When it comes to actually trying to improve the poor state of web security one of the big impediments are security journalists, who often act not as journalists, but as stenographers repeating claims made by security companies with little concern for their accuracy or actual significance. A case in point with that comes from a post from ZDNet’s Zero Day blog (which at least in the past was run by people that didn’t even understand what a zero-day is), titled “Thousands of WordPress sites backdoored with malicious code”, which we got notified due to a Google alert we have set related to WordPress plugin vulnerabilities.
It is not clear exactly how many websites are running WordPress, but one figure put out by Forbes was 75 million, so thousands of websites running it being hacked seems less than significant. In fact there doesn’t really seem to be anything significant about what is being described in the post. The problem with covering things like that is that it gives an inaccurate picture of security of WordPress, since certainly many more than thousands of website not running WordPress are also hacked each month and this can cause people to choose less secure software to use on their website because of skewed coverage. There are also plenty of issues surrounding the security WordPress that could be covered instead of this type of thing, but journalists don’t seem to be interested in covering more significant issues.
What could have made this significant is if the cause of the websites being hacked was something that people wouldn’t already know about and it requiring needing to do something new to protect themselves, but that wasn’t the case:
Researchers believe intruders are gaining access to these sites not by exploiting flaws in the WordPress CMS itself, but vulnerabilities in outdated themes and plugins.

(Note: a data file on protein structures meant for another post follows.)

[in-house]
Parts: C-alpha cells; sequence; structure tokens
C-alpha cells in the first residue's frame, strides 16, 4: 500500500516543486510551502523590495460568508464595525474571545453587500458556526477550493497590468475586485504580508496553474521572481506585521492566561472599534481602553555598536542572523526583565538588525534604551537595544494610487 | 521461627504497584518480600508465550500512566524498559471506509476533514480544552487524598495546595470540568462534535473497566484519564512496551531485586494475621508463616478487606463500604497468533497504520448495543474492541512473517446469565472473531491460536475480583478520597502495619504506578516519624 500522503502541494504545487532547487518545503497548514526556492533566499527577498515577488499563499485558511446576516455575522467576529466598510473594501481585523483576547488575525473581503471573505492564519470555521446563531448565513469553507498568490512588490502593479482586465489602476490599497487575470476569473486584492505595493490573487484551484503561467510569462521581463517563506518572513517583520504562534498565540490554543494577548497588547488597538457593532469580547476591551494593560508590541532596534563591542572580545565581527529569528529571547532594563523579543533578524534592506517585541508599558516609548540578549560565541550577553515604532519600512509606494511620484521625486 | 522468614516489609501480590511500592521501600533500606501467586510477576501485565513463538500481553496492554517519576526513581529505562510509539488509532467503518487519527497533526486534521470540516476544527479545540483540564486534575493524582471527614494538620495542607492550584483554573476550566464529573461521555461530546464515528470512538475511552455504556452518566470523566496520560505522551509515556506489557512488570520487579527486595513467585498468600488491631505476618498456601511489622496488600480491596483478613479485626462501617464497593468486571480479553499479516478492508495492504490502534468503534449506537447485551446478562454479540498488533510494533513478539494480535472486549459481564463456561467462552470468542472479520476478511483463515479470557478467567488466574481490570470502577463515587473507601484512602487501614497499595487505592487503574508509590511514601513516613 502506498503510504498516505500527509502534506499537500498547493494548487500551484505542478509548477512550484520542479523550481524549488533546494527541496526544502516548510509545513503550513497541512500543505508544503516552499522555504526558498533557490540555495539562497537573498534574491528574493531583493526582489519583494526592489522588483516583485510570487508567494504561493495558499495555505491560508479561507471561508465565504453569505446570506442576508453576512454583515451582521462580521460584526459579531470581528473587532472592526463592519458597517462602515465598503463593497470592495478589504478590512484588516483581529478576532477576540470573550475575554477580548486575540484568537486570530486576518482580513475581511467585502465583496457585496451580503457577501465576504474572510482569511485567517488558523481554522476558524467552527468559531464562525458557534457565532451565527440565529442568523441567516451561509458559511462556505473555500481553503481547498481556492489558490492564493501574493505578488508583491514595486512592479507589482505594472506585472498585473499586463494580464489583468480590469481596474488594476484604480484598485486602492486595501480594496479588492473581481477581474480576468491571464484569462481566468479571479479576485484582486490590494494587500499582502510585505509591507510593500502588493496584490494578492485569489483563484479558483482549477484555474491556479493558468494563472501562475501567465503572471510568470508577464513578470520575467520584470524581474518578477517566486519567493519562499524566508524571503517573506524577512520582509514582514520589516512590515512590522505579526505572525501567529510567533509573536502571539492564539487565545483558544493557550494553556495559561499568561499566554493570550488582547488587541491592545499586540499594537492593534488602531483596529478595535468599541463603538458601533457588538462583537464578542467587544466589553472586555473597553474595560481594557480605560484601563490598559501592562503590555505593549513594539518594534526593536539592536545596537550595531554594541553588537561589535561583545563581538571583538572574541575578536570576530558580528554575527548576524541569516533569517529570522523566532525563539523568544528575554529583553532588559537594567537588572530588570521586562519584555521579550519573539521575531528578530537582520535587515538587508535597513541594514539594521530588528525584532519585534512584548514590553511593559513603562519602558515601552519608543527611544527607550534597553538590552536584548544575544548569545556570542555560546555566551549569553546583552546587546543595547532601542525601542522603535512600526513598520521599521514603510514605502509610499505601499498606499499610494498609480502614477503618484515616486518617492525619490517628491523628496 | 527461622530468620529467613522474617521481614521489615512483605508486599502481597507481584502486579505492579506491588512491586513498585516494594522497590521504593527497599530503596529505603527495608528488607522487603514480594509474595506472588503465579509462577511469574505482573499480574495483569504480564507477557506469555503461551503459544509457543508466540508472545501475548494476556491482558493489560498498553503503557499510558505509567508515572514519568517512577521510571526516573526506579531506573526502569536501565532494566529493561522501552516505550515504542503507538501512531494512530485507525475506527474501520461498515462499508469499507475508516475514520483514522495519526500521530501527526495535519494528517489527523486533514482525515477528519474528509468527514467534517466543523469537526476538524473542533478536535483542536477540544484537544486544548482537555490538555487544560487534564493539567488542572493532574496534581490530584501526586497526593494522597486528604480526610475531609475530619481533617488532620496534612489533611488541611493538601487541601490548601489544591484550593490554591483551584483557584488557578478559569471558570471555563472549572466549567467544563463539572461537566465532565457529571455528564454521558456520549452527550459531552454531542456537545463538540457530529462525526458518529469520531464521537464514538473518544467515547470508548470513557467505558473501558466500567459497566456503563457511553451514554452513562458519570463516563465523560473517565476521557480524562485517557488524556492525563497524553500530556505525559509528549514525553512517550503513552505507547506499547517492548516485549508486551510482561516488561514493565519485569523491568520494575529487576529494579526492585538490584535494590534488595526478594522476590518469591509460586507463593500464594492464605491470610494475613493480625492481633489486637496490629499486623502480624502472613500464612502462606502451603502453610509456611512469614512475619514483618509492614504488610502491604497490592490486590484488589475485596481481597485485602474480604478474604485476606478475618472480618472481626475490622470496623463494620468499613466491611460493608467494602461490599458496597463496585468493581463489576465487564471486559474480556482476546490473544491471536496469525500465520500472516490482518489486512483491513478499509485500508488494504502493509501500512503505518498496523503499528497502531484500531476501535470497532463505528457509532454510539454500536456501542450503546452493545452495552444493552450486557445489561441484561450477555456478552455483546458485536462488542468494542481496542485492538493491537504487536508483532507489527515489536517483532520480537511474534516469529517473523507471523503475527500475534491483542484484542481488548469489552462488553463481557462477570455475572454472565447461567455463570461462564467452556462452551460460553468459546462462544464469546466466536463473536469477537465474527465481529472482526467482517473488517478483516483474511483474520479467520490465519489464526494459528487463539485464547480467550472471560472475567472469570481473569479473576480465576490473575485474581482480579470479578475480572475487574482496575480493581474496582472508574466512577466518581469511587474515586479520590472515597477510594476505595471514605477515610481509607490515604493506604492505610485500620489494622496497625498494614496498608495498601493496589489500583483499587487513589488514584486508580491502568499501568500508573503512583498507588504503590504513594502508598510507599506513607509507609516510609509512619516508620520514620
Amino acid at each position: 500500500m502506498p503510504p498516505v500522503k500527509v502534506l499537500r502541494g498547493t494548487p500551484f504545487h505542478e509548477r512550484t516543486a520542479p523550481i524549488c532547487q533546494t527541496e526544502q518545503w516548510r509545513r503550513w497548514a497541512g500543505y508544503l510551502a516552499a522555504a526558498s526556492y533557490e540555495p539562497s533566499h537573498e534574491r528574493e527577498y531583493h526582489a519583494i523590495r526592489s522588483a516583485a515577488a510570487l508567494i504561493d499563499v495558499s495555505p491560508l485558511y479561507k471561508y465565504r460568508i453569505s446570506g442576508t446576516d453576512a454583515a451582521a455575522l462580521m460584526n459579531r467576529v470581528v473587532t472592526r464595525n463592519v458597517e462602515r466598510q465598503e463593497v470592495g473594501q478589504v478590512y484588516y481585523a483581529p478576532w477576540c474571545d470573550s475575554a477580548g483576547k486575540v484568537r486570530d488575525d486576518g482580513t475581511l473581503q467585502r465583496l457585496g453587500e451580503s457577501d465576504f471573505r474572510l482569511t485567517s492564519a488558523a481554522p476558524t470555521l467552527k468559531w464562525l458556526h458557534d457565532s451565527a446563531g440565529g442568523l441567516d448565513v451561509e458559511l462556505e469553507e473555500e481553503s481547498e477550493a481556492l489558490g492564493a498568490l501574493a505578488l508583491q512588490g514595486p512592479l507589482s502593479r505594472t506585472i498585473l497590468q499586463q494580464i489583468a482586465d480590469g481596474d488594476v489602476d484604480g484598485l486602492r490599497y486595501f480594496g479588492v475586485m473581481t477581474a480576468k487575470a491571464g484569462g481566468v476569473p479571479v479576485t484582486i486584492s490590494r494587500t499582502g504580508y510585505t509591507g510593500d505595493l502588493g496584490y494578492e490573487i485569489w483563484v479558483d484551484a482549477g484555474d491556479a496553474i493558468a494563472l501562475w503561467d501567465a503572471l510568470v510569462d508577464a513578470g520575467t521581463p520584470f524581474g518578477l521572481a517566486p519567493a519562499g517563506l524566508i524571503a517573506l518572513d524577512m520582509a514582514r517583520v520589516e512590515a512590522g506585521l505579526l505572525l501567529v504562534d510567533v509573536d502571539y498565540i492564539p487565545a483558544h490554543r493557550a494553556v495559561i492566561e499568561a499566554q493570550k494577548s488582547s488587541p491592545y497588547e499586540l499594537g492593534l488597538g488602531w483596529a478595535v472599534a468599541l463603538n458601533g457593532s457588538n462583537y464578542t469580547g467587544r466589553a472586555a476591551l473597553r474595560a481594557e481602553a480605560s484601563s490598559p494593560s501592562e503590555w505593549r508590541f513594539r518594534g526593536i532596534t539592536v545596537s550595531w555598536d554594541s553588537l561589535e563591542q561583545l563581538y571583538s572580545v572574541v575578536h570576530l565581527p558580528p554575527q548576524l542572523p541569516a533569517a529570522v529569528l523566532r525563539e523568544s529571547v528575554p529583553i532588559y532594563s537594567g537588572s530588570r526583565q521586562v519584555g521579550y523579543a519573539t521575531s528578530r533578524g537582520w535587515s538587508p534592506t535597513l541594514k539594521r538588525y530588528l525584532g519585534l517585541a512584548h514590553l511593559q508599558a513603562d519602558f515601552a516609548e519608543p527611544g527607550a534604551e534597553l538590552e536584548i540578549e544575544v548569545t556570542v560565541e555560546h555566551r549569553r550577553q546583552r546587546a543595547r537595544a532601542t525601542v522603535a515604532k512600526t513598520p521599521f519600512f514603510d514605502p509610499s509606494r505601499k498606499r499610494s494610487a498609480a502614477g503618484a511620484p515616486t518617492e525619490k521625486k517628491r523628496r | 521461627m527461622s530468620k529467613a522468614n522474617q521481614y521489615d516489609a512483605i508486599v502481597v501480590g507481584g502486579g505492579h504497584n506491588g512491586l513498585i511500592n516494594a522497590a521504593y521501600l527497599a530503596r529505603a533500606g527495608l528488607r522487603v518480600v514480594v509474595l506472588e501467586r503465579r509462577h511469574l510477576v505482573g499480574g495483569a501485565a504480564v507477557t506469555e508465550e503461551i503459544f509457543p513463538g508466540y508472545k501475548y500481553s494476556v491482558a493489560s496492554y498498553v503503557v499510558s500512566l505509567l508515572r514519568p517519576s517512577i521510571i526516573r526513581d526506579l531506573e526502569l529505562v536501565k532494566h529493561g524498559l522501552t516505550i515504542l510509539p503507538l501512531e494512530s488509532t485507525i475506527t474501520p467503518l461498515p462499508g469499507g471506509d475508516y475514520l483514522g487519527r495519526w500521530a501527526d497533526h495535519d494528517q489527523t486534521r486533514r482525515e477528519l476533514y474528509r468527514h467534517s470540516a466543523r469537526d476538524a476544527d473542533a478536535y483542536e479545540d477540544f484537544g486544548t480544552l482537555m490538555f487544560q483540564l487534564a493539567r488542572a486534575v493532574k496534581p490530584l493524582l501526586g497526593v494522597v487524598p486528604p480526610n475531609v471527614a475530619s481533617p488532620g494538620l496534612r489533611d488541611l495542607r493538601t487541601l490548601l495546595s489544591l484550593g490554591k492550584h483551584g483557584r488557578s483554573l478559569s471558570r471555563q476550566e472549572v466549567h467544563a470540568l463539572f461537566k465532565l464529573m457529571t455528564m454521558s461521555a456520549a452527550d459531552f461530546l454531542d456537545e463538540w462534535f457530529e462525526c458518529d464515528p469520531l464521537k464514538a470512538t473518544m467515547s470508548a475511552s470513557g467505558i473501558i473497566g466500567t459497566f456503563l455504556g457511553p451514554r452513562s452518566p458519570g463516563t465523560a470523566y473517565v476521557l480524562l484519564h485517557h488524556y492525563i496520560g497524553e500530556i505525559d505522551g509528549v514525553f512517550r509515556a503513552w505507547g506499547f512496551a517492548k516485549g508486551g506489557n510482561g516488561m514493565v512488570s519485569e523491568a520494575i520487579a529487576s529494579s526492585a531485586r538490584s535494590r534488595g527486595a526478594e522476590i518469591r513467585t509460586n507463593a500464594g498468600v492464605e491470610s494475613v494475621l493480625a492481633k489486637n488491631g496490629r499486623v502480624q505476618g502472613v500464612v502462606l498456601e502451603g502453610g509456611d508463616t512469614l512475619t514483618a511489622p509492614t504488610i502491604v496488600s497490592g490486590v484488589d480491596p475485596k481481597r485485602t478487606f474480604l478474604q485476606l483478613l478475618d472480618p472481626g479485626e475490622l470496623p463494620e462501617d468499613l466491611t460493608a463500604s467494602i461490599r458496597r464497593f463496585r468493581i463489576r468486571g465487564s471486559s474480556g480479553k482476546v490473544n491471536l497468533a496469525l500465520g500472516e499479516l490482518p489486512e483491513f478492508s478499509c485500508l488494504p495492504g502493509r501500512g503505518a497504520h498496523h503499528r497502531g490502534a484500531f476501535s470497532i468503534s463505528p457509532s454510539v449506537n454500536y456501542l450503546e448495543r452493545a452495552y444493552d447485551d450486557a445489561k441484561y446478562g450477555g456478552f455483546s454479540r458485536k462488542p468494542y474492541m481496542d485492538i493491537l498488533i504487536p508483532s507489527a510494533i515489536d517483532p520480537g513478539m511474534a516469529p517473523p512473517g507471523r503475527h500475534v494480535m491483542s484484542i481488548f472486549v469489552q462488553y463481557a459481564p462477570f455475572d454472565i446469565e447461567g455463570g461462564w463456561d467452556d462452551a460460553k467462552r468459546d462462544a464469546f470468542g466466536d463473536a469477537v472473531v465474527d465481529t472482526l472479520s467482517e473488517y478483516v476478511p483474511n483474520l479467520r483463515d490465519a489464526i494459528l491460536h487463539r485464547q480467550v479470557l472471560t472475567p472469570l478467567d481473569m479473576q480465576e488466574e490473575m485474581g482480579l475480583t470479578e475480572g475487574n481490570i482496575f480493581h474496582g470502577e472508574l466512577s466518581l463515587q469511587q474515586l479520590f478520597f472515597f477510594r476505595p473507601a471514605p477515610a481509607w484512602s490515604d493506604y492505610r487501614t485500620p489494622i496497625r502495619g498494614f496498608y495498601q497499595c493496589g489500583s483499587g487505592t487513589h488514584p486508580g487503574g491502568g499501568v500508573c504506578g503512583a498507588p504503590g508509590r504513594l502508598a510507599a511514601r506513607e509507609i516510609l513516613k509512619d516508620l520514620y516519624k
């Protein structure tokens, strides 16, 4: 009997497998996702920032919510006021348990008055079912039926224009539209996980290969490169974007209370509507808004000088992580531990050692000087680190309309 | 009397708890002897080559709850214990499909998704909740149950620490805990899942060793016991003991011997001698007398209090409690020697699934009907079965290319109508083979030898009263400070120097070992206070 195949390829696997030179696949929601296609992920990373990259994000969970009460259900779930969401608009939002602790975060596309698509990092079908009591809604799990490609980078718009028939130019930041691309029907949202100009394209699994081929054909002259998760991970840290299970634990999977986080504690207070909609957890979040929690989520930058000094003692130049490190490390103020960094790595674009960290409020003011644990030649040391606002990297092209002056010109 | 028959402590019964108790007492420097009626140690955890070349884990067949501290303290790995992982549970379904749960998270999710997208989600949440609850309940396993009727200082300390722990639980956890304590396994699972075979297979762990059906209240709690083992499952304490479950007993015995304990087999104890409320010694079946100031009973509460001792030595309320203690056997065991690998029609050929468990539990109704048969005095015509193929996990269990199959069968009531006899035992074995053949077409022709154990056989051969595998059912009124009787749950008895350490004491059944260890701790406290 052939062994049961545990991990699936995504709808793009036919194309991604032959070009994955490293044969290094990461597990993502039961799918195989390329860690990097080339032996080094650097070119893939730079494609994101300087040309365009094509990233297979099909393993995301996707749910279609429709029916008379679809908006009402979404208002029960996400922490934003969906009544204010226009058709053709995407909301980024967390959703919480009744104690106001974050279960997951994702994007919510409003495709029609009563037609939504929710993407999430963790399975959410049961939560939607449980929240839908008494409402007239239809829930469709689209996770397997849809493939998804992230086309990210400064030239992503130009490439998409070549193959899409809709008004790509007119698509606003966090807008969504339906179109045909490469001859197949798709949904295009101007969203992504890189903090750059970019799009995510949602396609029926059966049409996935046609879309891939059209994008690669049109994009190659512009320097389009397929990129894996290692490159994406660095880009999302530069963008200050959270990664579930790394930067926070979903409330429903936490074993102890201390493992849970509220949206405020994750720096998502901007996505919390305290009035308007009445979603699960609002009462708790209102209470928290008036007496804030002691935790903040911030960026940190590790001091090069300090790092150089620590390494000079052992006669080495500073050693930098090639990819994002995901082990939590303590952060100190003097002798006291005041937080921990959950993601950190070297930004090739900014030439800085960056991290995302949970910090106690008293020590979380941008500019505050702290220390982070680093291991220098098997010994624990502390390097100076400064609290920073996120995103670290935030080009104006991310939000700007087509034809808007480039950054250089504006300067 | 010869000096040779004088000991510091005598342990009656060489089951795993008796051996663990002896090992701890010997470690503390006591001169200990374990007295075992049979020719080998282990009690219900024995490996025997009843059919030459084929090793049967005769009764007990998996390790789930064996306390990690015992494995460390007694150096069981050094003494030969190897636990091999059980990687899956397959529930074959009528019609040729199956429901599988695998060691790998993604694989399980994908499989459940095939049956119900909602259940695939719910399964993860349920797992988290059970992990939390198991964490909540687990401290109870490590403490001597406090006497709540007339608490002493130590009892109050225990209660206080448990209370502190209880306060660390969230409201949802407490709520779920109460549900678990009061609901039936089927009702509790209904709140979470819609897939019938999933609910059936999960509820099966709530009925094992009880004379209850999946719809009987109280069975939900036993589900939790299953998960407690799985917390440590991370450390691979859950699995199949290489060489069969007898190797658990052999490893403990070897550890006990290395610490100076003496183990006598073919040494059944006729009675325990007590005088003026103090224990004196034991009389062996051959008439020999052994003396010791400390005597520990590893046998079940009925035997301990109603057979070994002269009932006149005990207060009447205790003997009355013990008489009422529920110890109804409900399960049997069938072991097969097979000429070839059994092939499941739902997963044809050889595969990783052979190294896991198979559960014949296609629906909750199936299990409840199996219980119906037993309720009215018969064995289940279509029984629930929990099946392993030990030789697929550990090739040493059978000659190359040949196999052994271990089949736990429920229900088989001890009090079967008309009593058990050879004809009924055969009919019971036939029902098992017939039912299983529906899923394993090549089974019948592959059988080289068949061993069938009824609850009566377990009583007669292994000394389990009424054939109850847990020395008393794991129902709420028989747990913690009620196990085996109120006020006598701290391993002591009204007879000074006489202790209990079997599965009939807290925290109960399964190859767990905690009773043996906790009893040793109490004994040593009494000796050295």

It seems like it would be better to covering why themes and plugins are not being updated and what can be done about that, than trying to make a story of a few websites being hacked.
The worst part of the post comes at the end:
Last week, ZDNet revealed that attackers had been scanning the Internet in an attempt to exploit a recent vulnerability in a popular WordPress plugin.
While Sucuri did not find confirm that this vulnerability was now being used in this recent wave of site hacks, the company did confirm our initial report, based on WordFence’s telemetry.
ZDNet claims to have revealed that on September 12. What they are supposed to have revealed is actually just repeating a claim from Defiant (aka Wordfence), that hackers were doing scanning for a vulnerable file related to the Duplicator plugin. The thing about this is that we discussed that was already being exploited on September 7, based on discussions that had occurred on the WordPress Support Forum the day before. We notified the author of both ZDNet’s posts about that on September 13, but they not only didn’t update the first post, but acted like their being behind on this was actually revealing something in the second one.
Looking at the original post there are a couple of things that stick out there as well, first is this:
Several researchers who did not want to share their names for this piece told ZDNet that they found the Duplicator plugin installed on several top Alexa sites.
What would the researchers name matter there? But more importantly the security issue isn’t in the plugin itself, but in a file generated by it, so that would be what would matter if it existed on the websites.
The other is that the person from Defiant that is quoted in the article is the “Director of Threat Intelligence”, that is quite a title for someone that is less informed than someone that simply has an email alert set for the WordPress Support Forum, which is how we knew that vulnerability was being exploited apparently while Defiant was still only at the point of noticing probing going on (they have history of being behind or worse when it comes to that sort of thing).